Dylan Cease promoted to Double-A as he continues to impress White Sox: 'He's more or less forced our hand'

Dylan Cease promoted to Double-A as he continues to impress White Sox: 'He's more or less forced our hand'

Rick Hahn’s been saying it all year: The good ones have a way of forcing the issue.

Consider Dylan Cease one of the good ones.

The pitcher acquired alongside top-ranked prospect Eloy Jimenez in last summer’s crosstown trade with the Cubs was one of the more than a dozen players promoted within the White Sox farm system Thursday. He put up stellar numbers during the first half with Class A Winston-Salem and because of it is on his way to Double-A Birmingham.

While many rebuild-loving fans could’ve forecasted Jimenez’s rapid journey through the organization, Cease’s acceleration is one that even the White Sox are considering a “pleasant surprise.”

“There’s definitely been some pleasant surprises,” Chris Getz, the White Sox director of player development, said Thursday. “For one, I think Dylan Cease was a guy, heading into the season, his first full year with us, the focus was: every fifth day, a full season’s worth of innings. He’s more or less forced our hand.

“He's really come on, he’s pitching with four pitches, four plus pitches, he’s commanding the ball, very mature kid. And he’s certainly ready for the next challenge at Double-A.”

Cease turned in a 2.89 ERA in his 13 starts with Winston-Salem, striking out 82 batters in 71.2 innings. Considering he made just 25 starts above Rookie ball during his time in the Cubs’ organization, the dominance in his first taste of High A is quite the positive for the White Sox.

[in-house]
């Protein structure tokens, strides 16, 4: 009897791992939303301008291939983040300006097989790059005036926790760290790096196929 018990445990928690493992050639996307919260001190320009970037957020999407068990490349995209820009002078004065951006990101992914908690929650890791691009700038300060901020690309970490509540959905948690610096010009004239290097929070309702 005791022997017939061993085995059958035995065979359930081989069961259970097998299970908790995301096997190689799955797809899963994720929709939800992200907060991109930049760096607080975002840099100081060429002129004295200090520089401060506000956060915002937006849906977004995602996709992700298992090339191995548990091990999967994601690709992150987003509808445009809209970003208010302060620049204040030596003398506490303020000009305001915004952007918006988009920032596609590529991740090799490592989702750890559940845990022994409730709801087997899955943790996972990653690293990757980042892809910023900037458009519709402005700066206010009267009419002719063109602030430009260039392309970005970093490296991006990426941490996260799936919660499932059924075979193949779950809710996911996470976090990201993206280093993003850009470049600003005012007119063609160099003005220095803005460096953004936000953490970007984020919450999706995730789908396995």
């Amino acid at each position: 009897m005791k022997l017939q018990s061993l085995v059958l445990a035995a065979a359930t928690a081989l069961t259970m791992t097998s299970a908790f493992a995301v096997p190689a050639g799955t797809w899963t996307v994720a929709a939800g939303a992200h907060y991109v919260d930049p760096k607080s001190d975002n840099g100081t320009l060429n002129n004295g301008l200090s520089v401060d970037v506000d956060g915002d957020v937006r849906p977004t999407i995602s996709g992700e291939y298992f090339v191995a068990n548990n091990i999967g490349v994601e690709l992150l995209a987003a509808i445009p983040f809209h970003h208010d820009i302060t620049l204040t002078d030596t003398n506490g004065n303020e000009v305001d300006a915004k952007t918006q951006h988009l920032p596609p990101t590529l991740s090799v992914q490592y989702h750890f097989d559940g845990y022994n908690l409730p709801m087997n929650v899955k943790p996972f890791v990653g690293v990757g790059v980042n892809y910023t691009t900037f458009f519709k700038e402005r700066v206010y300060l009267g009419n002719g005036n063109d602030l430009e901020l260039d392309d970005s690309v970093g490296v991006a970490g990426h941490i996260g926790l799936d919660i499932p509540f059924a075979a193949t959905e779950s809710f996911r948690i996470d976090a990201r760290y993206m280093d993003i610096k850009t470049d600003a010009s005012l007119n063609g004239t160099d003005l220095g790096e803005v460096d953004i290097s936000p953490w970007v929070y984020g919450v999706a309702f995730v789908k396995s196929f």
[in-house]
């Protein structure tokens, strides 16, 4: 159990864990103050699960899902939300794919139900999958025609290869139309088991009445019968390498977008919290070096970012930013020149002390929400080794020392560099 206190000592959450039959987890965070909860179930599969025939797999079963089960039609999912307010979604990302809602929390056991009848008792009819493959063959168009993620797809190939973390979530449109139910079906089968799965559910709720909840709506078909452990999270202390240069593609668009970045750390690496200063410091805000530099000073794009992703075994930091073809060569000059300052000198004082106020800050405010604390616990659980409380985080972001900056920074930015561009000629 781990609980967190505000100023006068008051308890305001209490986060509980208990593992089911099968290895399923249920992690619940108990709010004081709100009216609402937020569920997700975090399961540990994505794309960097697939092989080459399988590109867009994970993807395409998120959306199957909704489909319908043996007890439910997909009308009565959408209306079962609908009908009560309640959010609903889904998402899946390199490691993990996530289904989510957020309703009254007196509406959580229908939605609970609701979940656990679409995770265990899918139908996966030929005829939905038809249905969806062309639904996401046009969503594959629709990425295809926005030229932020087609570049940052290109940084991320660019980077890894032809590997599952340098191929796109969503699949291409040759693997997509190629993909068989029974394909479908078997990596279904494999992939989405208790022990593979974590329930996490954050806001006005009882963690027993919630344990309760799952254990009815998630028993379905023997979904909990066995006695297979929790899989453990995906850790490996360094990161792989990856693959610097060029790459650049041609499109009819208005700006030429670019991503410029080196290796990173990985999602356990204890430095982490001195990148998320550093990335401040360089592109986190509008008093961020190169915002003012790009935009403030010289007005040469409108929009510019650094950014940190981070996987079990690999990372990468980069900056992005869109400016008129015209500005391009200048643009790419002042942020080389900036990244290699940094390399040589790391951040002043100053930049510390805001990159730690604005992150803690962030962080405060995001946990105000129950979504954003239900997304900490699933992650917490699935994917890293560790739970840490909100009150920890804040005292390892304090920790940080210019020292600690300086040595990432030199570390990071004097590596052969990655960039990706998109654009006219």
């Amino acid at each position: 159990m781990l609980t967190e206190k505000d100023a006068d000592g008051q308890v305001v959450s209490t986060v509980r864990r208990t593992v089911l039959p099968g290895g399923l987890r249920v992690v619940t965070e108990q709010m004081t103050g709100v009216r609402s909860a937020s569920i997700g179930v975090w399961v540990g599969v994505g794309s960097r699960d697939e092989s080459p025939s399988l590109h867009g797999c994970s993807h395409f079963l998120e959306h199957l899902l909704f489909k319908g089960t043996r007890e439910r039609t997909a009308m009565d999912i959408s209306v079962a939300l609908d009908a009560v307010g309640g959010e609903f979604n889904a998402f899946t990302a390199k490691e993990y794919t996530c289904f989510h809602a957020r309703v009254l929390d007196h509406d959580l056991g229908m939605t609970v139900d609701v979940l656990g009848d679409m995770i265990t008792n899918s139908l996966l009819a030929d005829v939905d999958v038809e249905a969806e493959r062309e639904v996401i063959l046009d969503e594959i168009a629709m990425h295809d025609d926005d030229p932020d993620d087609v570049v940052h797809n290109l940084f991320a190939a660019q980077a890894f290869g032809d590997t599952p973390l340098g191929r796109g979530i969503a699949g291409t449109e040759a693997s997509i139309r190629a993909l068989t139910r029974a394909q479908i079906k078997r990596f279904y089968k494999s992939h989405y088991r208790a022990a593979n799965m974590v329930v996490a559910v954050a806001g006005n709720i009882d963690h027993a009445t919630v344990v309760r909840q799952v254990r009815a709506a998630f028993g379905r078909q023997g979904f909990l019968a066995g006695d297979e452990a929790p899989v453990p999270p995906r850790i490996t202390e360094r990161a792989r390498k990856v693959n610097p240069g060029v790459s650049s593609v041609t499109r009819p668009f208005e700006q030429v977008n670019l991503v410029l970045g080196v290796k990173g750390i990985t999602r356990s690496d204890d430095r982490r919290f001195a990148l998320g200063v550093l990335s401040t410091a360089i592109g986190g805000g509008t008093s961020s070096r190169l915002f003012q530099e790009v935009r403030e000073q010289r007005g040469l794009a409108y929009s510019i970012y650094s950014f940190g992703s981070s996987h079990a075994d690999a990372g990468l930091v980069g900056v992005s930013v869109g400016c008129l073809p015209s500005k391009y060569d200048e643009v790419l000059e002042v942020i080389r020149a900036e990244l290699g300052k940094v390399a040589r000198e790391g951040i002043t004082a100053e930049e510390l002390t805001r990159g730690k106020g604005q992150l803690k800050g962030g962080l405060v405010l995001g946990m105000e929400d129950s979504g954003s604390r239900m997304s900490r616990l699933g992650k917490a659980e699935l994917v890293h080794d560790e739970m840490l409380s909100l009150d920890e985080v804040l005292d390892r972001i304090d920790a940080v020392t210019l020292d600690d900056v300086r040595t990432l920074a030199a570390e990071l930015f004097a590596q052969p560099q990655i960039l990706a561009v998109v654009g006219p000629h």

The team’s starting rotation of the future is a mighty crowded one, with roughly a dozen different guys competing for those spots: current big leaguers Carlos Rodon, Reynaldo Lopez and Lucas Giolito; Triple-A arms Michael Kopech, Carson Fulmer, Jordan Stephens and Spencer Adams; Double-A hurlers Cease, Alec Hansen and Dane Dunning; and Class A pitchers Lincoln Henzman and Blake Battenfield, both of whom earned their own promotions Thursday.

There’s a lot of time before the White Sox have to settle on which five will make up that future starting staff. But Cease could be doing the work of making a name for himself, something that hasn’t been easy to do. With all the love he’s getting, he’s still the organization’s fourth-ranked pitching prospect. Heck, thanks to Jimenez, he wasn’t the top-ranked guy in his own trade.

But Cease is getting attention now, and if he keeps pitching like this, he could keep forcing the White Sox hand.